Working with visual references is generally more challenging than working with real pigments and live scenes. With respect to this, I usually picture the scene in my mind and allocate colors that I think the illustration should have. For example, I would choose a variety of blues for a night scene, or warm colors for a daytime one. This phase will largely depend on the color of the key light.
I choose a warm palette, because I know I want to have cool key light and lot of warm shadows. It is important to steer away from vivid light contrasts in these initial stages.
This color (dark) base is simply a starting point, so there is no pressure to get every light and color aspect correct immediately. In the end, if you work like me, you will do so many corrections that your image will completely change and have almost nothing to do with the starting point. There are a number of reasons we use this base, not least because it is less intimidating to work on than a plain white canvas.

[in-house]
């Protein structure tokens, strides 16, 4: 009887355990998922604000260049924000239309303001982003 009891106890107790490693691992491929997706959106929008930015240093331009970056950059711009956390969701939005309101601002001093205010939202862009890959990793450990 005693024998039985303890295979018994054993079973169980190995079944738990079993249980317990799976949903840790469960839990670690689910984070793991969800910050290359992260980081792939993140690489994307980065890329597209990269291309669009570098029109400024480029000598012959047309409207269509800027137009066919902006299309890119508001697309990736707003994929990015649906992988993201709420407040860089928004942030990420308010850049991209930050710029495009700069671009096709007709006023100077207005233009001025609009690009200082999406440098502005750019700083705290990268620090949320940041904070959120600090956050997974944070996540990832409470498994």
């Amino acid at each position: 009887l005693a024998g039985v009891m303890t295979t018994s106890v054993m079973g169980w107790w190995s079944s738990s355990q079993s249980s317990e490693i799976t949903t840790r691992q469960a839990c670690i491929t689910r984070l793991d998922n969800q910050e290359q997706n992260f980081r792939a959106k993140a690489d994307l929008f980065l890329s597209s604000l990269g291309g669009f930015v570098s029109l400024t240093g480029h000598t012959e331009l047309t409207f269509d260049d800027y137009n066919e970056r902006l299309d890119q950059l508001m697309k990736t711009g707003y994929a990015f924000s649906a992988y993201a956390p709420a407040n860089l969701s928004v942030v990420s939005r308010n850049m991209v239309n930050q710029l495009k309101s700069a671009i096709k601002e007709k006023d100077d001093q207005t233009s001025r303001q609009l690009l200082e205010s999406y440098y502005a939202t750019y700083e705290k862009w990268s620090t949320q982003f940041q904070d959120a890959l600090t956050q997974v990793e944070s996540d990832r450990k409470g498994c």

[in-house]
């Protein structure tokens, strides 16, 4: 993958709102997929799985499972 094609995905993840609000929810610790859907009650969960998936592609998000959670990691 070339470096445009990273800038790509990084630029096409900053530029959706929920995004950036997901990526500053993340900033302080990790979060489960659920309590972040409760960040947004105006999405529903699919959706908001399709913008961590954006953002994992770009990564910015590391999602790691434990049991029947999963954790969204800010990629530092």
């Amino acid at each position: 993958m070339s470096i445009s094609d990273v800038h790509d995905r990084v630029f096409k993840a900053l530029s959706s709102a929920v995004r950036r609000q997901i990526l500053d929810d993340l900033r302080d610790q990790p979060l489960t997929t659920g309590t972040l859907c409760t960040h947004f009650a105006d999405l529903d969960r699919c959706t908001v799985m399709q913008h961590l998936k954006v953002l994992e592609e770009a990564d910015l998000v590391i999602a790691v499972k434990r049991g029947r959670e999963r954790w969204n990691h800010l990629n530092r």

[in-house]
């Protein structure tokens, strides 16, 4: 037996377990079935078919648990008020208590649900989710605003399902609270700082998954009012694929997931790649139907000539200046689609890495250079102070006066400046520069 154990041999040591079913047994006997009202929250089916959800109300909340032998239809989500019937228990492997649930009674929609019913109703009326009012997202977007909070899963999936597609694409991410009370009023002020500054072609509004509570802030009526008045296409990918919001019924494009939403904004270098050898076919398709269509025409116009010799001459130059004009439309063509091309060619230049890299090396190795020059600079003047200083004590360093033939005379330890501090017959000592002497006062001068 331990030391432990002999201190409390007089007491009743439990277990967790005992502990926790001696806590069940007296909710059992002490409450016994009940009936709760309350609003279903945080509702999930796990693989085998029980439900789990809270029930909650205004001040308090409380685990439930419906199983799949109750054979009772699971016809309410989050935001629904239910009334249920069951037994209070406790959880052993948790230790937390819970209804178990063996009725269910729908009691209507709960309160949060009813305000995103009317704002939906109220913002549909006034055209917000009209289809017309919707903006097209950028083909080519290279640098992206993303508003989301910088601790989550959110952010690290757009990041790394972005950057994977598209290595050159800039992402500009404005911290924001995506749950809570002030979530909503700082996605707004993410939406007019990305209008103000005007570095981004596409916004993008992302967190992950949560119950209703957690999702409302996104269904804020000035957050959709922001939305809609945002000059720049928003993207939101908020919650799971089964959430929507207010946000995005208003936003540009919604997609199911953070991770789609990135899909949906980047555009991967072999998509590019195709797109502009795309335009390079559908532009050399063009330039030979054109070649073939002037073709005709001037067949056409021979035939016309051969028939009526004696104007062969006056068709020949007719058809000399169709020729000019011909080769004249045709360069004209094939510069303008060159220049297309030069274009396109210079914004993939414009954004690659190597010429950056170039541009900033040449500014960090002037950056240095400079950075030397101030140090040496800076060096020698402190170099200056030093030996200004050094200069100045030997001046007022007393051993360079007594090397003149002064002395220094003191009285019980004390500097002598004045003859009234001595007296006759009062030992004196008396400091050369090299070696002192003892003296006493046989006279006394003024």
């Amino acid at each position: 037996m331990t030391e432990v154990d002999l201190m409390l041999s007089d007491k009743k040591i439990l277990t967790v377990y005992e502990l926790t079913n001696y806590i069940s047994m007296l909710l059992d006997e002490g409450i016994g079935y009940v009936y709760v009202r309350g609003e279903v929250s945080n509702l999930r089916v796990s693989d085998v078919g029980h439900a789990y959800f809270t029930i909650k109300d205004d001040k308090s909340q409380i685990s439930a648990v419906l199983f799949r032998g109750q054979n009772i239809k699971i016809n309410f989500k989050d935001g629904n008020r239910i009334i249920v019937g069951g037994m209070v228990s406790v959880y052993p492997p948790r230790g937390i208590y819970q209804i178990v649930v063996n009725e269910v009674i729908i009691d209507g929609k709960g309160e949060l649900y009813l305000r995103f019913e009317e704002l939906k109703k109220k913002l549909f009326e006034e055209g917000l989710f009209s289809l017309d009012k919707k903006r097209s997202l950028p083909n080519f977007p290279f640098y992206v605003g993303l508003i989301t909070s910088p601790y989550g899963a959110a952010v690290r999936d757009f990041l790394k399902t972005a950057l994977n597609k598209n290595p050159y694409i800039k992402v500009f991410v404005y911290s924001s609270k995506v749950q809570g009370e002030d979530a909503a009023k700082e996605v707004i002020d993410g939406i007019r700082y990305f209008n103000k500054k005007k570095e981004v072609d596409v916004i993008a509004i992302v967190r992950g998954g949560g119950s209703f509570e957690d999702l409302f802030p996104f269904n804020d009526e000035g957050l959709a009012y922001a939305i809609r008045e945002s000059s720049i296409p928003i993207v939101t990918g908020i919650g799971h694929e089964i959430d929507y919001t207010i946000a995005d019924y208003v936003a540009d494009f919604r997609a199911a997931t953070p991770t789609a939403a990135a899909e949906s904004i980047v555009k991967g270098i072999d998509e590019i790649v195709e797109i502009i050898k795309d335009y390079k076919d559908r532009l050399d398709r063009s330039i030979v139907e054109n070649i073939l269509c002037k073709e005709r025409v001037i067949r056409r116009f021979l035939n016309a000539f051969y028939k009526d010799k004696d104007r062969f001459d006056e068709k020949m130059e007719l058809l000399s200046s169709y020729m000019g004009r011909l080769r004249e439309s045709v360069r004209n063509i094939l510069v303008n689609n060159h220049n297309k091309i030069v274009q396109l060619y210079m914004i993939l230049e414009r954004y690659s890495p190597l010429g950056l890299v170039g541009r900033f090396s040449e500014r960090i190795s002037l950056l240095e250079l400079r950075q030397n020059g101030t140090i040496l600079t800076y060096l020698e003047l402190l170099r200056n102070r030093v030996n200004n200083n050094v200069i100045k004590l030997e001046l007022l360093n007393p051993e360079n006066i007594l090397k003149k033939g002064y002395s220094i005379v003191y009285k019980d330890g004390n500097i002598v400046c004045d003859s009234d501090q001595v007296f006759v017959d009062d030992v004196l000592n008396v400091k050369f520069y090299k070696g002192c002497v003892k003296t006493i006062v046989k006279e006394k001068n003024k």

These are as follows:
1. It is very difficult to judge a value over a white background. Every color appears dark in comparison to the white and therefore your color choices will be inaccurate. Notice how different this value may appear when it is applied on top of different color values. This is why it can be tricky to begin with a white canvas, because everything looks to dark.
2. You are more likely to have good color harmony in your final piece if you start with a good color harmony. You should be able to relate your colors to each other easily and more effectively throughout your work.
Now your color harmony is established, you can begin to sketch out the shapes you want to include in your image. With your base color spread in mind, you should also begin to consider the value and color for each individual shape.